OIL PAINTING. Question about solvents help?
I recently bought a set of student oil paints and have a question about the different solvents I can use to thin done the paint. I have used turpentine in the past but this released a really strong unbearable odor that after researching it a little more I discoverd it is not at all safe because it can catch cloths on fire. When in painting class my instructor recommended linseed oil but I think it can be as harmful. I am looking for safer less flammable alternatives. I read about walnut and cytrus mediums but I am not sure if they will produce the same great results as the turpentine. ??? Help !any of you guys know?
- grandpaLv 69 years agoBest Answer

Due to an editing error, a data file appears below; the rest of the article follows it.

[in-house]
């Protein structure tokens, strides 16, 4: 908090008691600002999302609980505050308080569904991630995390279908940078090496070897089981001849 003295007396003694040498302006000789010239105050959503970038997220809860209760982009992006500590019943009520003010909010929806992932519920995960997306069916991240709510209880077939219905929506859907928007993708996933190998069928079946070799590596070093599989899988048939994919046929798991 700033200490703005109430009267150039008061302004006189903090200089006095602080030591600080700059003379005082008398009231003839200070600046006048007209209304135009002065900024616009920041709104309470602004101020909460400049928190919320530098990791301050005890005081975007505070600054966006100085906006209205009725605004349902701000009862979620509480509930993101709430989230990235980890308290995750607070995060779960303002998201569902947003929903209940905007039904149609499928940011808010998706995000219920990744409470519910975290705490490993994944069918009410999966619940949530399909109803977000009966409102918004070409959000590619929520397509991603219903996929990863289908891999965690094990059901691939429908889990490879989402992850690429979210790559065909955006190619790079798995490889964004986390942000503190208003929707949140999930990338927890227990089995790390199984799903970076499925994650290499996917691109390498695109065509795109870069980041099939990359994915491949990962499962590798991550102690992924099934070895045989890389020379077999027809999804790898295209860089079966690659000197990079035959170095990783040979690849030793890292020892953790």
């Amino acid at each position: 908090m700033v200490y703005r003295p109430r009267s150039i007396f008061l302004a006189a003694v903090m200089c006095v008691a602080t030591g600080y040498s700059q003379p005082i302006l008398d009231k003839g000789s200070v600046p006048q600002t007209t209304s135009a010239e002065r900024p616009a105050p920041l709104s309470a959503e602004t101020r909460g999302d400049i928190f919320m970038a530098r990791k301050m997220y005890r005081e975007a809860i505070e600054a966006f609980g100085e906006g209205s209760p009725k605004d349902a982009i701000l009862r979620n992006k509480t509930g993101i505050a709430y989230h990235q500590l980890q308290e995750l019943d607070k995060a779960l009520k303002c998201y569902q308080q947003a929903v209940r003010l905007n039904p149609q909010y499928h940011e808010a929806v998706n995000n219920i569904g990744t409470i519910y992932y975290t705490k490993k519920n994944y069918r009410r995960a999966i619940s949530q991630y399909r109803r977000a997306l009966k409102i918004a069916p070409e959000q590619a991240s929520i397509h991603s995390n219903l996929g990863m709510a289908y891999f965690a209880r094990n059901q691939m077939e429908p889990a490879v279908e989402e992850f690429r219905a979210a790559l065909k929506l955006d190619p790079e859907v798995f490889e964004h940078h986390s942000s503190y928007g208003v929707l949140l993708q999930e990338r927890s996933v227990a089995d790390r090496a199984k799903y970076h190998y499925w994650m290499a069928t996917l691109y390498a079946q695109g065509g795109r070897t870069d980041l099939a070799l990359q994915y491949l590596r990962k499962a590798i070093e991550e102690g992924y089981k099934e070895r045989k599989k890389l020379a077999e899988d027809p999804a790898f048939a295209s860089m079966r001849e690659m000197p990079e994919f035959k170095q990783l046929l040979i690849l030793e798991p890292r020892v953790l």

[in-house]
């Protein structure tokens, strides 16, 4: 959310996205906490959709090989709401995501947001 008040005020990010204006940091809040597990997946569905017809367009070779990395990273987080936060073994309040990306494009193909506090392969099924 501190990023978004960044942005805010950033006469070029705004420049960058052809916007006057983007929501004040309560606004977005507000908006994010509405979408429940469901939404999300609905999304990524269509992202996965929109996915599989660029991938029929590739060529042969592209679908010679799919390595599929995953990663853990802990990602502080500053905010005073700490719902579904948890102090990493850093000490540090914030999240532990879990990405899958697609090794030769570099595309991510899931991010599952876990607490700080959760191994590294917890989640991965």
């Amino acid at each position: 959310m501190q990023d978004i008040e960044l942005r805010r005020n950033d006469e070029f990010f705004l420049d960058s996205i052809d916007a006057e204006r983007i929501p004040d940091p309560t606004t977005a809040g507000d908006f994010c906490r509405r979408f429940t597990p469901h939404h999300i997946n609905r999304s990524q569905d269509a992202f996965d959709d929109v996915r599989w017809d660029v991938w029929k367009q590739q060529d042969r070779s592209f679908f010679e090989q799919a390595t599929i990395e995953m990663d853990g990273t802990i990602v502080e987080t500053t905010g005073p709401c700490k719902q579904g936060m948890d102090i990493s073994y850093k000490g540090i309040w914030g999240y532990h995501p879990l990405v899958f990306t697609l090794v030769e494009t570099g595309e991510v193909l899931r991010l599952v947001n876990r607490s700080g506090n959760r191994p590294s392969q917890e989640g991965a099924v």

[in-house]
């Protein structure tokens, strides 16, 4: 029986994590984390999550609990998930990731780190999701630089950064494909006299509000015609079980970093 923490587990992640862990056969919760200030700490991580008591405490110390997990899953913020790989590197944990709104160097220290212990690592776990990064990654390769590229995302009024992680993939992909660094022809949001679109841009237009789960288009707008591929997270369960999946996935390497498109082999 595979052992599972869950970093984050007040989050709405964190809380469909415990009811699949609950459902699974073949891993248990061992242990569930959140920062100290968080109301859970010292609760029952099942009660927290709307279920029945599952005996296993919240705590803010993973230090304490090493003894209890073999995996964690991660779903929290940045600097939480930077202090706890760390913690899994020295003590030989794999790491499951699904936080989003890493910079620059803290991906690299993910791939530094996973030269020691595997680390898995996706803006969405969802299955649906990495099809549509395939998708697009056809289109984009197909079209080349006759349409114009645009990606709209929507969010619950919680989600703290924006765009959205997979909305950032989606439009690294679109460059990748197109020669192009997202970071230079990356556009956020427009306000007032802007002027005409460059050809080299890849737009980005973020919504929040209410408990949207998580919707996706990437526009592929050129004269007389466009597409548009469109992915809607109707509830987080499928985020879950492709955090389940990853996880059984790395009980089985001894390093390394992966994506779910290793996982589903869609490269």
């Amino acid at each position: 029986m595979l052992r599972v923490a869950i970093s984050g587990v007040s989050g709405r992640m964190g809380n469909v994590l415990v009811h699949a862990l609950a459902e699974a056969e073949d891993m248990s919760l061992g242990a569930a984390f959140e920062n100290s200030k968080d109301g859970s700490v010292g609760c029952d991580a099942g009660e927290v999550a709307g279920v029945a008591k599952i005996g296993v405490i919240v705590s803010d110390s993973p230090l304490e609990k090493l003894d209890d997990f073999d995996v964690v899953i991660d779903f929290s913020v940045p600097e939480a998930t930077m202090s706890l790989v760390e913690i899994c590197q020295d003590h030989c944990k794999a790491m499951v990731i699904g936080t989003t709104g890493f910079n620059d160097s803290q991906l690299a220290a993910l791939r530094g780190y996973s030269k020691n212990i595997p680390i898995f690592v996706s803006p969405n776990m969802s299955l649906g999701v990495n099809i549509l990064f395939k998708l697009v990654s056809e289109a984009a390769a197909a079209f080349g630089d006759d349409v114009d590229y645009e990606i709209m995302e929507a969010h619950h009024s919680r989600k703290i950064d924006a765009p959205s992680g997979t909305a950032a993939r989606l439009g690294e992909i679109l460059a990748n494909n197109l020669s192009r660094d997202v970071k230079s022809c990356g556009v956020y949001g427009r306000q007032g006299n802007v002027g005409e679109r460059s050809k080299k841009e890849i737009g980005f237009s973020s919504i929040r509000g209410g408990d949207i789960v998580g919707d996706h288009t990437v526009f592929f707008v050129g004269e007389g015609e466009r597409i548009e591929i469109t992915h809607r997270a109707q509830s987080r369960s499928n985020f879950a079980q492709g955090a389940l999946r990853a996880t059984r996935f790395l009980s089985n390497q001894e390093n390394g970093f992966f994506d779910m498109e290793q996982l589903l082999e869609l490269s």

Look into odorless turps and mediums for oils. Turpenoid is a product found in art supply stores that works like Turpentine but without the odor.
As always follow directions on the container and if you do you will be safe.Source(s): Grandpa
- 9 years ago
Firstly, turpentine and linseed oil do totally different things to oil paints.
They are not substitutes for one another.
In fact, they do the complete opposite.
Anyways, look into Gamsol and Liquin.
Gamsol is a low-toxicity solvent, and can be used a turpentine substitute.
Though, solvents are not even necessary at all when painting.
Liquin is a low-toxicity medium, which helps improve flow, gloss and transparency.
It is also fairly inert, and odorless.
I recommend you try it.
- JoyceLv 44 years ago
I think its just a matter of how quickly you want the paint to dry. For instance, Linseed Oil would take a looong time to dry, Boiled Linseed Oil dries quicker but still takes a long time. The three you list dry much quicker.
- 9 years ago
Open the windows and also use a good respirator like painters use. They are about $20-$30 at Home Depot. They really cut a whole bunch of the fumes out.